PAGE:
The Future of "Two Americas"
What's really going on with income inequality.
12:00 AM, Jun 12, 2007 • By IRWIN M. STELZER
SOMETIMES, you can have too much of a good thing. That's what the new mega-rich, the private equity entrepreneurs, are finding out. It doesn't matter that there might be sound economic reasons for allowing these risk-takers to pay taxes on their interests in the ventures they put together at low capital-gains rates--10 percent in the United Kingdom, 15 percent in the United States. Politicians are not guided by economic considerations alone. They have to respond to their constituents' notions of fairness. And they sense that Americans' toleration of large income inequalities, on the assumption that everyone has an opportunity to grasp the golden ring, or at least a silver one, might be waning.
So on both sides of the Atlantic the enormous incomes garnered by private equity entrepreneurs have attracted attention to the tax advantages accorded this very small, very, very rich group of people. It is one thing when the trade unions attack private equity firms, complaining that they destroy jobs in their pursuit of the greater efficiencies needed to generate enough cash to service their enormous debt burdens. It is quite another thing when Nicholas Ferguson, a leading member of the private equity fraternity for the past 25 years, and chairman of SVG Capital, says there is something wrong when buyout executives are "paying less tax than a cleaning lady. I have never heard anyone give a clear explanation of why it is justified." And when Stephen Schwarzman, the billionaire co-founder of the Blackstone [private equity] Group, worries because "The middle class . . . hasn't done as well over the past 20 years as people at the high end . . . ".
Ferguson's charge and Schwarzman's worry have resonated because they come at a time when politicians see an opportunity to attract votes by exploiting discontent with increasing inequality.
START IN A PLACE where you wouldn't ordinarily expect to hear whining about relative incomes: the executive suites of major corporations. CEOs are turning green, not because they worry about global warming, but because they are envious of the size of the payouts to private equity operators. Not that CEOs are suffering. Professor Xavier Gabaix of MIT and Professor Augustin Landier of New York University estimate that average CEO incomes increased six-fold between 1980 and 2003. Other studies record increases of 18 percent last year and an expected average rise of about 15 percent this year. But even the most handsomely remunerated corporate chieftain is a pauper compared with the moguls who run Blackstone, KKR, and the other buy-out shops. The average CEO can afford to join a country club, either with his own money or by having the corporation pick up the tab; a private-equity operator can build his own golf course. A corporate jet is fine, but using it for private travel is likely to raise howls of protest from shareholders and, in some cases, attract the attention of federal prosecutors. Leaders in the private equity sector have their own jets, and no need to apologize or explain if they flit to the south of France for a weekend in the sun.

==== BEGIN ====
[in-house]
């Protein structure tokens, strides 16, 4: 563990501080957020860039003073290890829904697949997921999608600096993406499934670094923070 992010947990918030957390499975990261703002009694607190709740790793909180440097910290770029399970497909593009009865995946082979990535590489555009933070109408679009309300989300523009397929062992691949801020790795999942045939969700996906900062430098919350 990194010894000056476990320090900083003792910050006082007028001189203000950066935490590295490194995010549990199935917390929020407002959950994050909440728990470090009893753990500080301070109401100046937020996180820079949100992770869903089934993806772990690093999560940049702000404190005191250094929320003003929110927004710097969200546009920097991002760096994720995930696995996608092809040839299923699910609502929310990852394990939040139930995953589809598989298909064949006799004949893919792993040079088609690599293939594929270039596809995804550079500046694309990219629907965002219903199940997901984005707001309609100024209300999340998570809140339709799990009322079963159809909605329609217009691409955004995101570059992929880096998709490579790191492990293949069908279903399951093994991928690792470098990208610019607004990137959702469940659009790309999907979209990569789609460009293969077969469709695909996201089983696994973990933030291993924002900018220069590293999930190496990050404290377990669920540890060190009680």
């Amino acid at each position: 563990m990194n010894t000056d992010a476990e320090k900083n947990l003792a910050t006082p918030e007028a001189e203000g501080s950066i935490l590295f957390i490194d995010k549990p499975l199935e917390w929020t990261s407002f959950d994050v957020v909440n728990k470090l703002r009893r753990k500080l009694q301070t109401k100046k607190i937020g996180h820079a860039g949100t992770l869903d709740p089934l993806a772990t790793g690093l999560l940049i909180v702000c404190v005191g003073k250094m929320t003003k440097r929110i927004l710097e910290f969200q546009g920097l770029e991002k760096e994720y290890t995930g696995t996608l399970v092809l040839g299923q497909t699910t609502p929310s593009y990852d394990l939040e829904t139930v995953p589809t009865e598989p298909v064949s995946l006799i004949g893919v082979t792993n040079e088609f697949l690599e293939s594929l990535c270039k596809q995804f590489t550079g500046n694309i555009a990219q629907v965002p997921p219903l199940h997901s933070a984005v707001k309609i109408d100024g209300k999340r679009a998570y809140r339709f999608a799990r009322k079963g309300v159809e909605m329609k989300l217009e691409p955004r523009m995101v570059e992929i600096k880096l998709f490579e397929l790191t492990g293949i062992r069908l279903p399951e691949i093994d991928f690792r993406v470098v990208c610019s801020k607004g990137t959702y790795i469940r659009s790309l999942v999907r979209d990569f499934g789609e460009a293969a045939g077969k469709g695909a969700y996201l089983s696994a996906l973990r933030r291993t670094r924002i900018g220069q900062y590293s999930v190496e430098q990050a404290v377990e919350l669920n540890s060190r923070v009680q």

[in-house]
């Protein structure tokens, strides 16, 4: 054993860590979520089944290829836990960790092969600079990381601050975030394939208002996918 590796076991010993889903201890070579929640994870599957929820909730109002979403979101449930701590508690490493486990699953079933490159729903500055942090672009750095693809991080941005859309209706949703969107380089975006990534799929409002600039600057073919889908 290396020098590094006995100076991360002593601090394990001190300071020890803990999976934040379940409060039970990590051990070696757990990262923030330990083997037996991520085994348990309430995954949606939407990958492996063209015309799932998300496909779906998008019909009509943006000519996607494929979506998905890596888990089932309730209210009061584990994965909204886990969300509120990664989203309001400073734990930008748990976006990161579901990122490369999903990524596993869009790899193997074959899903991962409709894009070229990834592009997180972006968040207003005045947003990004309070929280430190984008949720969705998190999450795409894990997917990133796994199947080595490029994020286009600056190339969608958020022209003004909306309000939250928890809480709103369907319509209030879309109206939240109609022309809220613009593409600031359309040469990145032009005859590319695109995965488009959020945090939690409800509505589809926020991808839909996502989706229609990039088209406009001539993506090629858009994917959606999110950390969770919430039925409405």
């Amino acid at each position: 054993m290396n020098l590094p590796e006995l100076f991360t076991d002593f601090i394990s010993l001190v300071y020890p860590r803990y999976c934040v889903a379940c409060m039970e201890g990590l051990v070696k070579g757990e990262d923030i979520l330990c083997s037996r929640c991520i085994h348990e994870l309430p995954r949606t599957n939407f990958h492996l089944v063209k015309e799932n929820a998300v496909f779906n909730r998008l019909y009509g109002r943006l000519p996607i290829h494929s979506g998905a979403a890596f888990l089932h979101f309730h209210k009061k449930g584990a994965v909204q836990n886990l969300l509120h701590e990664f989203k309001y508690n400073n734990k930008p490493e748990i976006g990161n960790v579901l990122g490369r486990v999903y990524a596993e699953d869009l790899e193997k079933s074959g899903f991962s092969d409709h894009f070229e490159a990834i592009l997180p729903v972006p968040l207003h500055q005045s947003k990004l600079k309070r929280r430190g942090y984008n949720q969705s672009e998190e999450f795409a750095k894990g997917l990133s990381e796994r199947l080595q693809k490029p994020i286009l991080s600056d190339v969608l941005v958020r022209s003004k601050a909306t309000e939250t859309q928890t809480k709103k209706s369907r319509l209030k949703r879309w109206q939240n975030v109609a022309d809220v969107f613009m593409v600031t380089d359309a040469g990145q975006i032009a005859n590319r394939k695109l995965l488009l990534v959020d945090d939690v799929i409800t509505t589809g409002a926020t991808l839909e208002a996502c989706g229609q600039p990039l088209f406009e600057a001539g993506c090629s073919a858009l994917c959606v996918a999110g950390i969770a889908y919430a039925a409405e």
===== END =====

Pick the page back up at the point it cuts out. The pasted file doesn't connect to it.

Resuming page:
It is not only the CEOs who are feeling relatively poor. So, too, are their seconds-in-command. The gap between the compensation of the men at the top of America's corporation and those executives who report to them is growing. A study by finance professor Carola Frydman of MIT and Raven Saks at the Federal Reserve Board found that in the 1960s and 1970s chief executives at the largest companies earned 80 percent more than the third-highest paid executive; that gap is now 260 percent. At Wal-Mart, the CEO earned 40 percent more than his top lieutenant 10 years ago, and now earns twice as much.
Income envy is not confined to the board rooms: the gaps between executive compensation and shop-floor pay, and between this generation and its parents, are becoming a political hot-button issue. Political heat throws little light, so here are a few facts:
The share of national income going to profits has risen, while the share going to workers has declined, and the incomes of high earners have risen faster than those of average workers. Also, a study by the Pew Charitable Trusts found that "American men have less income than their fathers' generation at the same age."